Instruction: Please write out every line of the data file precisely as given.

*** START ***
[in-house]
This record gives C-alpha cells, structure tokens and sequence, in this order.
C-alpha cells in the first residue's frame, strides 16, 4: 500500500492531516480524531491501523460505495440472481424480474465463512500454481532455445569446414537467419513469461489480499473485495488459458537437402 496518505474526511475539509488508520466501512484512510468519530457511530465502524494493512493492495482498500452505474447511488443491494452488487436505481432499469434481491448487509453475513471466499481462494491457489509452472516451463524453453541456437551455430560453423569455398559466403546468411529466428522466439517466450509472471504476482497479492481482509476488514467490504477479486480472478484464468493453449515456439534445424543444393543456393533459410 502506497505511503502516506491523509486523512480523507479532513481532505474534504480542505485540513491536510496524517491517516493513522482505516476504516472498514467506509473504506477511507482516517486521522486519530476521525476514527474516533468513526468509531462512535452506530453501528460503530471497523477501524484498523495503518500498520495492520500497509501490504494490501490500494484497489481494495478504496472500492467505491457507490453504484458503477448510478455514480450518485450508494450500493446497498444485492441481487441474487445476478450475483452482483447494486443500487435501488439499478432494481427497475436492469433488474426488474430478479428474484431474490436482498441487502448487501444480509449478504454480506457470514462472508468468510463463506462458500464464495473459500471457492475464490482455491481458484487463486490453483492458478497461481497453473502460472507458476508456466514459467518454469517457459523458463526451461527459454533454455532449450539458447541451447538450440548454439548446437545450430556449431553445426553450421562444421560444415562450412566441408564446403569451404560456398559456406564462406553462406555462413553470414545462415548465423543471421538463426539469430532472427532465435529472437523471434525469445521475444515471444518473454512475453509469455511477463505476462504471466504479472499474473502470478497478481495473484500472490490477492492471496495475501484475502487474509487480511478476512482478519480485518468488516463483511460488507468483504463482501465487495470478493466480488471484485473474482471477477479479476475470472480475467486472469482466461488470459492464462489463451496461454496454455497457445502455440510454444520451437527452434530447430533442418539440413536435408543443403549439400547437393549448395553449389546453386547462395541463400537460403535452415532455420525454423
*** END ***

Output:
[in-house]
This record gives C-alpha cells, structure tokens and sequence, in this order.
C-alpha cells in the first residue's frame, strides 16, 4: 500500500492531516480524531491501523460505495440472481424480474465463512500454481532455445569446414537467419513469461489480499473485495488459458537437402 496518505474526511475539509488508520466501512484512510468519530457511530465502524494493512493492495482498500452505474447511488443491494452488487436505481432499469434481491448487509453475513471466499481462494491457489509452472516451463524453453541456437551455430560453423569455398559466403546468411529466428522466439517466450509472471504476482497479492481482509476488514467490504477479486480472478484464468493453449515456439534445424543444393543456393533459410 502506497505511503502516506491523509486523512480523507479532513481532505474534504480542505485540513491536510496524517491517516493513522482505516476504516472498514467506509473504506477511507482516517486521522486519530476521525476514527474516533468513526468509531462512535452506530453501528460503530471497523477501524484498523495503518500498520495492520500497509501490504494490501490500494484497489481494495478504496472500492467505491457507490453504484458503477448510478455514480450518485450508494450500493446497498444485492441481487441474487445476478450475483452482483447494486443500487435501488439499478432494481427497475436492469433488474426488474430478479428474484431474490436482498441487502448487501444480509449478504454480506457470514462472508468468510463463506462458500464464495473459500471457492475464490482455491481458484487463486490453483492458478497461481497453473502460472507458476508456466514459467518454469517457459523458463526451461527459454533454455532449450539458447541451447538450440548454439548446437545450430556449431553445426553450421562444421560444415562450412566441408564446403569451404560456398559456406564462406553462406555462413553470414545462415548465423543471421538463426539469430532472427532465435529472437523471434525469445521475444515471444518473454512475453509469455511477463505476462504471466504479472499474473502470478497478481495473484500472490490477492492471496495475501484475502487474509487480511478476512482478519480485518468488516463483511460488507468483504463482501465487495470478493466480488471484485473474482471477477479479476475470472480475467486472469482466461488470459492464462489463451496461454496454455497457445502455440510454444520451437527452434530447430533442418539440413536435408543443403549439400547437393549448395553449389546453386547462395541463400537460403535452415532455420525454423